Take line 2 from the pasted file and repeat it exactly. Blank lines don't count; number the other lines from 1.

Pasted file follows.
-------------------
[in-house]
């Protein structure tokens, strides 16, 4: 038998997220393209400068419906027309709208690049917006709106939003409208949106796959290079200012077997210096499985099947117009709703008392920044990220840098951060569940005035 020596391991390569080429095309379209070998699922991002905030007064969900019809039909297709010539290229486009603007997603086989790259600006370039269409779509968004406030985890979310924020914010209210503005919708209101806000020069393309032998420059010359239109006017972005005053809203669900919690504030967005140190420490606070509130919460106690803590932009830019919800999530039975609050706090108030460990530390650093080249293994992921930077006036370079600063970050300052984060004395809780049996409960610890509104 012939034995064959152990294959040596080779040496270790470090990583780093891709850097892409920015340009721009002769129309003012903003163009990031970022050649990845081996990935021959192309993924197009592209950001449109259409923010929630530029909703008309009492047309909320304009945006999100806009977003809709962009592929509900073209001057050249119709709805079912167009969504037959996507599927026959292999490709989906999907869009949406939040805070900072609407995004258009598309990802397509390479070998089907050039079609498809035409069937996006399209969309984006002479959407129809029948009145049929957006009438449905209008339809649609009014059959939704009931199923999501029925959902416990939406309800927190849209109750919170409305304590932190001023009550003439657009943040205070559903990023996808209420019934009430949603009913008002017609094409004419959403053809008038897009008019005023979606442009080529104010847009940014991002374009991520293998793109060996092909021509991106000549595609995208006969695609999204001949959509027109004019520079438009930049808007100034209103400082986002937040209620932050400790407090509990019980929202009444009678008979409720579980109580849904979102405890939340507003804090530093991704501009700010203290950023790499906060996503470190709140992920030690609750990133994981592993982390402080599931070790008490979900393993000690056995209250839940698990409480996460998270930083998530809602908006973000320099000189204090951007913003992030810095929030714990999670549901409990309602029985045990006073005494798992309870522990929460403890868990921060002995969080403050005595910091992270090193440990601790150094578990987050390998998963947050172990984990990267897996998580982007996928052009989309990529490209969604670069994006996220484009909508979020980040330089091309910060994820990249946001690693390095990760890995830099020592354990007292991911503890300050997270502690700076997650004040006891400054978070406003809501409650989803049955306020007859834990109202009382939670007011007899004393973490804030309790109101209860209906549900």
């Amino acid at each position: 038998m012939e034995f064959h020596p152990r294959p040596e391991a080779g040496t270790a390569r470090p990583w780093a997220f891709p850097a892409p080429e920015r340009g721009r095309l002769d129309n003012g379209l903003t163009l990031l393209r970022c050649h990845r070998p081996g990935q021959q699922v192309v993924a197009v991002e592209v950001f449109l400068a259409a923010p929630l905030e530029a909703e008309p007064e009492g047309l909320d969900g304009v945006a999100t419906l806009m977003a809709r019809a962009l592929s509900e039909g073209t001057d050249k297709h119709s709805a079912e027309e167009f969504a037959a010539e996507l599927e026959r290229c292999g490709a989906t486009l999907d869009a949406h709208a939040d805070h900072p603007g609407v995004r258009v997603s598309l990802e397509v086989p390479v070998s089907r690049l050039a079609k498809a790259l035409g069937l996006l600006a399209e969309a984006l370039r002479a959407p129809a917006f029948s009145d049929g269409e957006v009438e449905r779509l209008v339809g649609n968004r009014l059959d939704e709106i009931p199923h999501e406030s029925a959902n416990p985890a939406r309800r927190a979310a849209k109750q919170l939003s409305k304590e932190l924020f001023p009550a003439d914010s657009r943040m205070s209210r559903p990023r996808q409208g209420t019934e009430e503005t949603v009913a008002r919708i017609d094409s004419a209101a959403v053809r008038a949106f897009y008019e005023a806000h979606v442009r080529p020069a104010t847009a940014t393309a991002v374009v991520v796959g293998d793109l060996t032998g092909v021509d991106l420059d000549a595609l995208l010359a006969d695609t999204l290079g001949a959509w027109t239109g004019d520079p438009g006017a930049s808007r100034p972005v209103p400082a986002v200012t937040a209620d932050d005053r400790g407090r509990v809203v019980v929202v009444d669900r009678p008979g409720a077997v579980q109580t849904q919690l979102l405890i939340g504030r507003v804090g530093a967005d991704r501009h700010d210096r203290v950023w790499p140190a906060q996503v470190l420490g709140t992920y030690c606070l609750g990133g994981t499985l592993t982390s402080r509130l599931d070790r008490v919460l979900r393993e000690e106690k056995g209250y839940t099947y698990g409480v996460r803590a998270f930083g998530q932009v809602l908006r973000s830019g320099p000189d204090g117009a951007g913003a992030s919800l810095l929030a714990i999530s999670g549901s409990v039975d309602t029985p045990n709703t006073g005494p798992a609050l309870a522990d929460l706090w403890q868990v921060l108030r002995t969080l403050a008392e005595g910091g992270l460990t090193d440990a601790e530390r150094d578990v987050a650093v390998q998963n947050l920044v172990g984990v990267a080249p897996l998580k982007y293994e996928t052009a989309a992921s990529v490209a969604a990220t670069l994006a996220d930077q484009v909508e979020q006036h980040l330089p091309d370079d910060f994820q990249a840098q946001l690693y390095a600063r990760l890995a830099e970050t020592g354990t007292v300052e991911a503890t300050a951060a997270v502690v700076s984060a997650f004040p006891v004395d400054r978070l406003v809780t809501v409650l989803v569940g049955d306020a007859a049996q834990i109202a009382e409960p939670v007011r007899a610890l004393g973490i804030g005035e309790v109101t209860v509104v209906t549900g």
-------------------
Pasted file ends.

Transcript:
């Protein structure tokens, strides 16, 4: 038998997220393209400068419906027309709208690049917006709106939003409208949106796959290079200012077997210096499985099947117009709703008392920044990220840098951060569940005035 020596391991390569080429095309379209070998699922991002905030007064969900019809039909297709010539290229486009603007997603086989790259600006370039269409779509968004406030985890979310924020914010209210503005919708209101806000020069393309032998420059010359239109006017972005005053809203669900919690504030967005140190420490606070509130919460106690803590932009830019919800999530039975609050706090108030460990530390650093080249293994992921930077006036370079600063970050300052984060004395809780049996409960610890509104 012939034995064959152990294959040596080779040496270790470090990583780093891709850097892409920015340009721009002769129309003012903003163009990031970022050649990845081996990935021959192309993924197009592209950001449109259409923010929630530029909703008309009492047309909320304009945006999100806009977003809709962009592929509900073209001057050249119709709805079912167009969504037959996507599927026959292999490709989906999907869009949406939040805070900072609407995004258009598309990802397509390479070998089907050039079609498809035409069937996006399209969309984006002479959407129809029948009145049929957006009438449905209008339809649609009014059959939704009931199923999501029925959902416990939406309800927190849209109750919170409305304590932190001023009550003439657009943040205070559903990023996808209420019934009430949603009913008002017609094409004419959403053809008038897009008019005023979606442009080529104010847009940014991002374009991520293998793109060996092909021509991106000549595609995208006969695609999204001949959509027109004019520079438009930049808007100034209103400082986002937040209620932050400790407090509990019980929202009444009678008979409720579980109580849904979102405890939340507003804090530093991704501009700010203290950023790499906060996503470190709140992920030690609750990133994981592993982390402080599931070790008490979900393993000690056995209250839940698990409480996460998270930083998530809602908006973000320099000189204090951007913003992030810095929030714990999670549901409990309602029985045990006073005494798992309870522990929460403890868990921060002995969080403050005595910091992270090193440990601790150094578990987050390998998963947050172990984990990267897996998580982007996928052009989309990529490209969604670069994006996220484009909508979020980040330089091309910060994820990249946001690693390095990760890995830099020592354990007292991911503890300050997270502690700076997650004040006891400054978070406003809501409650989803049955306020007859834990109202009382939670007011007899004393973490804030309790109101209860209906549900």